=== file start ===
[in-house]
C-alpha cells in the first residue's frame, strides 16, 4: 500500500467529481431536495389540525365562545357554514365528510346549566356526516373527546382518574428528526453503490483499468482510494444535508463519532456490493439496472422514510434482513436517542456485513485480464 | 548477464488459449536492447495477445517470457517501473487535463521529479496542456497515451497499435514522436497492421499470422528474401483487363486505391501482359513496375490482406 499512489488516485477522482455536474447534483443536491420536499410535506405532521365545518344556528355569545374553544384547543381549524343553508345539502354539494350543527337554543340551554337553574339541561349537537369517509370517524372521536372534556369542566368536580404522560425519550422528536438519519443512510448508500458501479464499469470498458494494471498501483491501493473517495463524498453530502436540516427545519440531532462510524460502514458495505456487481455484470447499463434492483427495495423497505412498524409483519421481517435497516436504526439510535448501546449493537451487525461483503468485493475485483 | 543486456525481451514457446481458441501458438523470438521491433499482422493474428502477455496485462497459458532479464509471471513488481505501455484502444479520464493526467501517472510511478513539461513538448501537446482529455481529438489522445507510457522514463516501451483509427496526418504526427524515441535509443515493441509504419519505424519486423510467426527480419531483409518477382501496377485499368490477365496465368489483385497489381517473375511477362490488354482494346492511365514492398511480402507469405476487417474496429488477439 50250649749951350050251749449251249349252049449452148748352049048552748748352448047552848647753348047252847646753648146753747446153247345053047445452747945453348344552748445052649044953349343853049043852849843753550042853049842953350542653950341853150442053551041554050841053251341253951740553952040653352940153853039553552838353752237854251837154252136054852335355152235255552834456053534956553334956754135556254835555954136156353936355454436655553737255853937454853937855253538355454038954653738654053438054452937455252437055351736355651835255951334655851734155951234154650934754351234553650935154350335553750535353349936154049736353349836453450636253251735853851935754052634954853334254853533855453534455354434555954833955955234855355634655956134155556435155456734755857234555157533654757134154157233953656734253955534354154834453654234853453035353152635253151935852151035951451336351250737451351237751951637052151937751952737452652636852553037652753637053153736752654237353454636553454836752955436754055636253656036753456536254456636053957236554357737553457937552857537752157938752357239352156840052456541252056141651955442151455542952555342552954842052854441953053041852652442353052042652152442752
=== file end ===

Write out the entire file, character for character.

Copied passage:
[in-house]
C-alpha cells in the first residue's frame, strides 16, 4: 500500500467529481431536495389540525365562545357554514365528510346549566356526516373527546382518574428528526453503490483499468482510494444535508463519532456490493439496472422514510434482513436517542456485513485480464 | 548477464488459449536492447495477445517470457517501473487535463521529479496542456497515451497499435514522436497492421499470422528474401483487363486505391501482359513496375490482406 499512489488516485477522482455536474447534483443536491420536499410535506405532521365545518344556528355569545374553544384547543381549524343553508345539502354539494350543527337554543340551554337553574339541561349537537369517509370517524372521536372534556369542566368536580404522560425519550422528536438519519443512510448508500458501479464499469470498458494494471498501483491501493473517495463524498453530502436540516427545519440531532462510524460502514458495505456487481455484470447499463434492483427495495423497505412498524409483519421481517435497516436504526439510535448501546449493537451487525461483503468485493475485483 | 543486456525481451514457446481458441501458438523470438521491433499482422493474428502477455496485462497459458532479464509471471513488481505501455484502444479520464493526467501517472510511478513539461513538448501537446482529455481529438489522445507510457522514463516501451483509427496526418504526427524515441535509443515493441509504419519505424519486423510467426527480419531483409518477382501496377485499368490477365496465368489483385497489381517473375511477362490488354482494346492511365514492398511480402507469405476487417474496429488477439 50250649749951350050251749449251249349252049449452148748352049048552748748352448047552848647753348047252847646753648146753747446153247345053047445452747945453348344552748445052649044953349343853049043852849843753550042853049842953350542653950341853150442053551041554050841053251341253951740553952040653352940153853039553552838353752237854251837154252136054852335355152235255552834456053534956553334956754135556254835555954136156353936355454436655553737255853937454853937855253538355454038954653738654053438054452937455252437055351736355651835255951334655851734155951234154650934754351234553650935154350335553750535353349936154049736353349836453450636253251735853851935754052634954853334254853533855453534455354434555954833955955234855355634655956134155556435155456734755857234555157533654757134154157233953656734253955534354154834453654234853453035353152635253151935852151035951451336351250737451351237751951637052151937751952737452652636852553037652753637053153736752654237353454636553454836752955436754055636253656036753456536254456636053957236554357737553457937552857537752157938752357239352156840052456541252056141651955442151455542952555342552954842052854441953053041852652442353052042652152442752